The selected dosage level and frequency of administration will depend upon a variety of factors including the route of administration, the time of administration, the rate of excretion of the particular compound being employed, the duration of the treatment, other drugs, compounds and/or materials used in combination with the (S)-trihexyphenidyl, the age, sex, weight, condition, general health and prior medical history of the patient being treated, and like factors well known in the medical arts. For example, the dosage regimen is likely to vary with pregnant women, nursing mothers and children relative to healthy adults.
A physician having ordinary skill in the art can readily determine and prescribe the effective amount of the pharmaceutical composition required. For example, the physician could start doses of the compound employed in the pharmaceutical composition of the present invention at levels lower than that required in order to achieve the desired therapeutic effect and gradually increase the dosage until the desired effect is achieved.
A suitable daily dose of (S)-trihexyphenidyl will be that amount of the compound which is the lowest dose effective to produce a therapeutic effect. Such an effective dose will generally depend upon the factors described above. Generally, the total daily dose of (S)-trihexyphenidyl for the conditions described herein may be from about 0.25 mg to about 500 mg, more preferably from about 0.50 mg to about 250 mg, and more preferably from about 1 mg to about 100 mg.
If desired, the effective daily dose of the active (S)-trihexyphenidyl may be administered as two, three, four, five, six or more sub-doses administered separately at appropriate intervals throughout the day, optionally, in unit dosage forms.
Another embodiment of the present invention relates to a kit for treating urinary incontinence, including, e.g., bladder detrusor muscle instability incontinence, stress incontinence, urge incontinence, overflow incontinence, enuresis, and post-prostectomy incontinence, wherein said kit comprises a pharmaceutical composition comprising enantiomerically enriched (S)-trihexyphenidyl, or a pharmaceutically acceptable salt thereof, and a pharmaceutically acceptable carrier, and instructions for administering enantiomerically enriched (S)-trihexyphenidyl for the treatment of urinary incontinence while reducing or eliminating anticholinergic adverse effects associated with racemic trihexyphenidyl or other incontinence drugs with anticholinergic action.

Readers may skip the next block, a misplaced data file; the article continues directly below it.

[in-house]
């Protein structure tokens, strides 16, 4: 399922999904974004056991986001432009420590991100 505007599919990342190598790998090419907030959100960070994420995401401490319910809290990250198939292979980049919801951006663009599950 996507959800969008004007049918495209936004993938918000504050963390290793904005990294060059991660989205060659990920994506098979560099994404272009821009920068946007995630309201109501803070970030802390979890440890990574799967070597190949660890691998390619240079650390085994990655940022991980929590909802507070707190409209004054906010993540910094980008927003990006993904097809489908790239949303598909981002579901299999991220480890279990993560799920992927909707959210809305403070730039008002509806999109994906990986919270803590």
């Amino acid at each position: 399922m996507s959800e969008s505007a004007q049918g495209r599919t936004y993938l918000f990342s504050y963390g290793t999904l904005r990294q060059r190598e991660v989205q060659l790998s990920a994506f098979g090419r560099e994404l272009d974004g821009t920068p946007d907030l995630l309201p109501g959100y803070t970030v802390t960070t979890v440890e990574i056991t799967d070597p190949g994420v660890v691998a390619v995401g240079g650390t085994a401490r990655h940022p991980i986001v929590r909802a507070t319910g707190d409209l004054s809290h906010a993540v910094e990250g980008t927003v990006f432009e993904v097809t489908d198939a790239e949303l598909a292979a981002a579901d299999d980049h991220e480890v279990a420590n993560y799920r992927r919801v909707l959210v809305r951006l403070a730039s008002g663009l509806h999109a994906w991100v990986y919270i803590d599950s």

The utility of (S)-trihexyphenidyl may be established by the following studies of antimuscarinic, spasmolytic, and calcium entry blocking effects in models of receptor binding and bladder function.
Binding to Human M1, M2, M3, M4 and M5 Muscarinic Receptor Subtypes
These experiments are carried out on membranes prepared from SF9 cells infected with baculovirus to express the human recombinant M1, M2, M3, M4, and M5 muscarinic receptor subtypes. The binding assays are performed as set forth in Table 1.
TABLE 1______________________________________ Refer- ence Recep- Non- Incubation Com- tor Radioligand Conc. specific time/temp. pound______________________________________M1H [3 H]pirenzepine 2 nM atropine 60 min/27° C. piren-(1 μM) zepine M2H [3 H]AF-DX 384 2 nM atropine 60 min/27° C. methoc-(1 μM) tramine M3H [3 H]4-DAMP 0.8 nM atropine 60 min/27° C. 4-DAMP(1 μM) M4H [3 H]4-DAMP 0.3 nM atropine 60 min/27° C. 4-DAMP(1 μM) M5H [3 H]4-DAMP 0.5 nM atropine 60 min/27° C. 4-DAMP(1 μM)______________________________________
Following incubation, the assays are rapidly filtered under vacuum through GF/B glass fiber filters (available, e.g., from Whatman) and washed with an ice-cold buffer using a Brandel Cell Harvester. Bound radioactivity is determined with a liquid scintillation counter (e.g., LS 6000, Beckman) using a liquid scintillation cocktail (e.g., Formula 99, DuPont NEN).
The compounds are tested on each receptor at 10 concentrations in duplicate to obtain competition curves. In each experiment, the reference compound for the receptor under investigation is simultaneously tested at 8 concentrations in duplicate to obtain a competition curve in order to validate this experiment.